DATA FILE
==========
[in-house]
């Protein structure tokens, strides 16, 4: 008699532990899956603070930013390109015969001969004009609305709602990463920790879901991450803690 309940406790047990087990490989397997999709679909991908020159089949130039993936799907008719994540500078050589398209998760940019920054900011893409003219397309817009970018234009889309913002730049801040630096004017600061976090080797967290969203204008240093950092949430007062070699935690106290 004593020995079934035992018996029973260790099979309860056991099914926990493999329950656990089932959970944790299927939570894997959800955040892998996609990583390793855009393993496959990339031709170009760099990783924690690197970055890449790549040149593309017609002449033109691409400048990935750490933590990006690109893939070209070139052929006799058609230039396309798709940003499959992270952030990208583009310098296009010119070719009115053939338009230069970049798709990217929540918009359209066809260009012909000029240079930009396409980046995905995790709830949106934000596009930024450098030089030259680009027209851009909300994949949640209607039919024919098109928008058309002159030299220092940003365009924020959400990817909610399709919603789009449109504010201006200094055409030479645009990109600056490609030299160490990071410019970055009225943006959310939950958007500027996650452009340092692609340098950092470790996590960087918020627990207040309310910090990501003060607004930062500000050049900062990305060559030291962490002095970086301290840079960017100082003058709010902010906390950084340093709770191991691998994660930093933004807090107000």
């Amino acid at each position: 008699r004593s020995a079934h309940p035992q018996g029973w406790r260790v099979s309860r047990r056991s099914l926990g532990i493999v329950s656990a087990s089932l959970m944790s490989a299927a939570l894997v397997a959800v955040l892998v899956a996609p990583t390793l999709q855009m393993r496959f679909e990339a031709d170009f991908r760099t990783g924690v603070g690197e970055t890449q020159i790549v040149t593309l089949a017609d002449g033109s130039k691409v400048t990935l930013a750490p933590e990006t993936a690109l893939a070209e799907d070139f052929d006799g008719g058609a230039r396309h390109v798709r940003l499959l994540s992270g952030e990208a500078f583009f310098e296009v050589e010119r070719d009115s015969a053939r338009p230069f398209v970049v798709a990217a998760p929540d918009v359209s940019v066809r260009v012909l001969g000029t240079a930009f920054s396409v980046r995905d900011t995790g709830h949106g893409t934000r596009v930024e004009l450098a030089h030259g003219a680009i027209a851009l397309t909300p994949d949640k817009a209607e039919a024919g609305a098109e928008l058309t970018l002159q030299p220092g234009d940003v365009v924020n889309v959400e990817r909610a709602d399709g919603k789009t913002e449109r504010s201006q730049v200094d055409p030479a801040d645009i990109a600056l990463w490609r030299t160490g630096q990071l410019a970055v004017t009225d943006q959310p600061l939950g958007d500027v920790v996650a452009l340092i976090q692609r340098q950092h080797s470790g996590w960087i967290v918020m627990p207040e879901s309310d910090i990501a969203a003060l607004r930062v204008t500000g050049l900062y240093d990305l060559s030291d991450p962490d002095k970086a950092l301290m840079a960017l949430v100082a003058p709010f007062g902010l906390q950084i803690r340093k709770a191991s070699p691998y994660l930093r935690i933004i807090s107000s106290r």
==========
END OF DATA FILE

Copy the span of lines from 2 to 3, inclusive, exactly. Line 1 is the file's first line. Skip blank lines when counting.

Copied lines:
């Protein structure tokens, strides 16, 4: 008699532990899956603070930013390109015969001969004009609305709602990463920790879901991450803690 309940406790047990087990490989397997999709679909991908020159089949130039993936799907008719994540500078050589398209998760940019920054900011893409003219397309817009970018234009889309913002730049801040630096004017600061976090080797967290969203204008240093950092949430007062070699935690106290 004593020995079934035992018996029973260790099979309860056991099914926990493999329950656990089932959970944790299927939570894997959800955040892998996609990583390793855009393993496959990339031709170009760099990783924690690197970055890449790549040149593309017609002449033109691409400048990935750490933590990006690109893939070209070139052929006799058609230039396309798709940003499959992270952030990208583009310098296009010119070719009115053939338009230069970049798709990217929540918009359209066809260009012909000029240079930009396409980046995905995790709830949106934000596009930024450098030089030259680009027209851009909300994949949640209607039919024919098109928008058309002159030299220092940003365009924020959400990817909610399709919603789009449109504010201006200094055409030479645009990109600056490609030299160490990071410019970055009225943006959310939950958007500027996650452009340092692609340098950092470790996590960087918020627990207040309310910090990501003060607004930062500000050049900062990305060559030291962490002095970086301290840079960017100082003058709010902010906390950084340093709770191991691998994660930093933004807090107000």
């Amino acid at each position: 008699r004593s020995a079934h309940p035992q018996g029973w406790r260790v099979s309860r047990r056991s099914l926990g532990i493999v329950s656990a087990s089932l959970m944790s490989a299927a939570l894997v397997a959800v955040l892998v899956a996609p990583t390793l999709q855009m393993r496959f679909e990339a031709d170009f991908r760099t990783g924690v603070g690197e970055t890449q020159i790549v040149t593309l089949a017609d002449g033109s130039k691409v400048t990935l930013a750490p933590e990006t993936a690109l893939a070209e799907d070139f052929d006799g008719g058609a230039r396309h390109v798709r940003l499959l994540s992270g952030e990208a500078f583009f310098e296009v050589e010119r070719d009115s015969a053939r338009p230069f398209v970049v798709a990217a998760p929540d918009v359209s940019v066809r260009v012909l001969g000029t240079a930009f920054s396409v980046r995905d900011t995790g709830h949106g893409t934000r596009v930024e004009l450098a030089h030259g003219a680009i027209a851009l397309t909300p994949d949640k817009a209607e039919a024919g609305a098109e928008l058309t970018l002159q030299p220092g234009d940003v365009v924020n889309v959400e990817r909610a709602d399709g919603k789009t913002e449109r504010s201006q730049v200094d055409p030479a801040d645009i990109a600056l990463w490609r030299t160490g630096q990071l410019a970055v004017t009225d943006q959310p600061l939950g958007d500027v920790v996650a452009l340092i976090q692609r340098q950092h080797s470790g996590w960087i967290v918020m627990p207040e879901s309310d910090i990501a969203a003060l607004r930062v204008t500000g050049l900062y240093d990305l060559s030291d991450p962490d002095k970086a950092l301290m840079a960017l949430v100082a003058p709010f007062g902010l906390q950084i803690r340093k709770a191991s070699p691998y994660l930093r935690i933004i807090s107000s106290r």